# proof of Rolle’s theorem

Because $f$ is continuous^{} on a compact (closed and bounded) interval $I=[a,b]$, it attains its
maximum and minimum values. In case $f(a)=f(b)$ is both the maximum and
the minimum, then there is nothing more to say, for then $f$ is a constant function and
${f}^{\prime}\equiv 0$ on the whole interval $I$. So suppose otherwise, and $f$ attains an extremum^{}
in the open interval
$(a,b)$, and without loss of generality, let this extremum be a maximum, considering $-f$ in
lieu of $f$ as necessary. We claim that at this extremum $f(c)$ we have ${f}^{\prime}(c)=0$, with $$.

To show this, note that $f(x)-f(c)\le 0$ for all
$x\in I$, because $f(c)$ is the maximum. By definition of the derivative^{}, we have that

$${f}^{\prime}(c)=\underset{x\to c}{lim}\frac{f(x)-f(c)}{x-c}.$$ |

Looking at the one-sided limits, we note that

$$R=\underset{x\to {c}^{+}}{lim}\frac{f(x)-f(c)}{x-c}\le 0$$ |

because the numerator in the limit is nonpositive in the interval $I$, yet $x-c>0$, as $x$ approaches $c$ from the right. Similarly,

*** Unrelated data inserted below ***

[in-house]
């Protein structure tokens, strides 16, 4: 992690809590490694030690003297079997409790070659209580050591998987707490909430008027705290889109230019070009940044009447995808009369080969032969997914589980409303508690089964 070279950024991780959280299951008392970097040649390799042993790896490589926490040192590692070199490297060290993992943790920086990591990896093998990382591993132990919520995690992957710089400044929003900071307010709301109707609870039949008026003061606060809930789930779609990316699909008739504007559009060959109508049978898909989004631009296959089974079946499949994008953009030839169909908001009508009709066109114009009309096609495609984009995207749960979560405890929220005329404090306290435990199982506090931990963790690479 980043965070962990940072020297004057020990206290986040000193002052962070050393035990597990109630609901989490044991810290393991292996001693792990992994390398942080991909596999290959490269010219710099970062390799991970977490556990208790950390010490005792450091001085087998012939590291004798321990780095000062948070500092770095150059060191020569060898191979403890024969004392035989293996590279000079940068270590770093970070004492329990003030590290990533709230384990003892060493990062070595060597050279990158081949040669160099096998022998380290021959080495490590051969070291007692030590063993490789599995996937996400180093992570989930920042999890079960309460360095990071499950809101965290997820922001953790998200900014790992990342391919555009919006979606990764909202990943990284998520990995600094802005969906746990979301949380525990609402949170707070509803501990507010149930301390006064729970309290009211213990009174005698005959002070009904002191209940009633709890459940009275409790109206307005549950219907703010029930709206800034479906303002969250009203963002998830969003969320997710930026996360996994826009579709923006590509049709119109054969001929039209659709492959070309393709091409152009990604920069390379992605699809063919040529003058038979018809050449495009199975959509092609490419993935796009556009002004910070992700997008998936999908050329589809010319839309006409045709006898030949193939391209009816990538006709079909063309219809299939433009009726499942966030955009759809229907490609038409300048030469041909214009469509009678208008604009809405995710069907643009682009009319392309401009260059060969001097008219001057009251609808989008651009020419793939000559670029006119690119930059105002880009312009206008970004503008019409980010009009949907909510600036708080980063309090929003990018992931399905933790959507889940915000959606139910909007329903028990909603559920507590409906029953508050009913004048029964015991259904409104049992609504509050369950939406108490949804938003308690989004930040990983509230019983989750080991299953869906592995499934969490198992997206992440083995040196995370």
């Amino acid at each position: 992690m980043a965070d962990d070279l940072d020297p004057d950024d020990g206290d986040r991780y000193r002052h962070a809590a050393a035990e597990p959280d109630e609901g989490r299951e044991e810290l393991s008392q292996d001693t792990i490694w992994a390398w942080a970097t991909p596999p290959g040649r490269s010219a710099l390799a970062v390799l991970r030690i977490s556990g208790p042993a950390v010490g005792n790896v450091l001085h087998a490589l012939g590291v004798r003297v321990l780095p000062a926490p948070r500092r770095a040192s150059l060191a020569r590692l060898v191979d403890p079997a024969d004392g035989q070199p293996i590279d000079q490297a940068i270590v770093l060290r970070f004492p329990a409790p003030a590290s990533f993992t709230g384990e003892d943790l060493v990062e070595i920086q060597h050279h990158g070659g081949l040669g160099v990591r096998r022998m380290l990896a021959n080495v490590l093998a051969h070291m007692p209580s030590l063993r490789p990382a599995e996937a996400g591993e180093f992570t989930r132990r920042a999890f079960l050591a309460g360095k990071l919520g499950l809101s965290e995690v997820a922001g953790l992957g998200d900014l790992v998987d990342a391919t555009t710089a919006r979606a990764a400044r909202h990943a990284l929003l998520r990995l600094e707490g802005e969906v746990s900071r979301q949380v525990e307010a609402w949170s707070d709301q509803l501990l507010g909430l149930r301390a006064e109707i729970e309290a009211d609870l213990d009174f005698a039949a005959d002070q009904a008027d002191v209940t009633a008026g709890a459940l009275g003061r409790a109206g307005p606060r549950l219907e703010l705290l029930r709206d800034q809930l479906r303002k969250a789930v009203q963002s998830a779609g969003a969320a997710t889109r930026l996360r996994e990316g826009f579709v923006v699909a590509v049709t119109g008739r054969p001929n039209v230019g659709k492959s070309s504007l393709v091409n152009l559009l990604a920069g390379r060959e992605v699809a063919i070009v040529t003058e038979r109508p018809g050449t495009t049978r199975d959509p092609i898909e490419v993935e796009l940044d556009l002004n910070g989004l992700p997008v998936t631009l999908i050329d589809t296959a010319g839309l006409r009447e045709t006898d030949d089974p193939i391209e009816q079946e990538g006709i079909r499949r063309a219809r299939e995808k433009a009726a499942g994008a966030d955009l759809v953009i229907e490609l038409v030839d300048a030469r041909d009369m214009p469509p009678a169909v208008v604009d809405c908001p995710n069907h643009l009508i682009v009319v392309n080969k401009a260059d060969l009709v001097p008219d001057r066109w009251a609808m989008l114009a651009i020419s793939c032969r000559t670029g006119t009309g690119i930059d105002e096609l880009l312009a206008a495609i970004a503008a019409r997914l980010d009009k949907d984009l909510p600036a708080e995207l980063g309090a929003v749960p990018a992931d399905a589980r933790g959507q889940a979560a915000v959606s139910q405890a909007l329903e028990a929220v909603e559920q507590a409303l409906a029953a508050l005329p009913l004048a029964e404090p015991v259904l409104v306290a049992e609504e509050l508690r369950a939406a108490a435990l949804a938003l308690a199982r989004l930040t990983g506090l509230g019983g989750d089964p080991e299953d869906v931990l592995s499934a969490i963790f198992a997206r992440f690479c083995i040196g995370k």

$$L=\underset{x\to {c}^{-}}{lim}\frac{f(x)-f(c)}{x-c}\ge 0.$$ |

Since $f$ is differentiable^{} at $c$, the left and right limits must coincide, so
$0\le L=R\le 0$, that is to say, ${f}^{\prime}(c)=0$.

Title | proof of Rolle’s theorem |
---|---|

Canonical name | ProofOfRollesTheorem |

Date of creation | 2013-03-22 12:40:19 |

Last modified on | 2013-03-22 12:40:19 |

Owner | rmilson (146) |

Last modified by | rmilson (146) |

Numerical id | 5 |

Author | rmilson (146) |

Entry type | Proof |

Classification | msc 26A06 |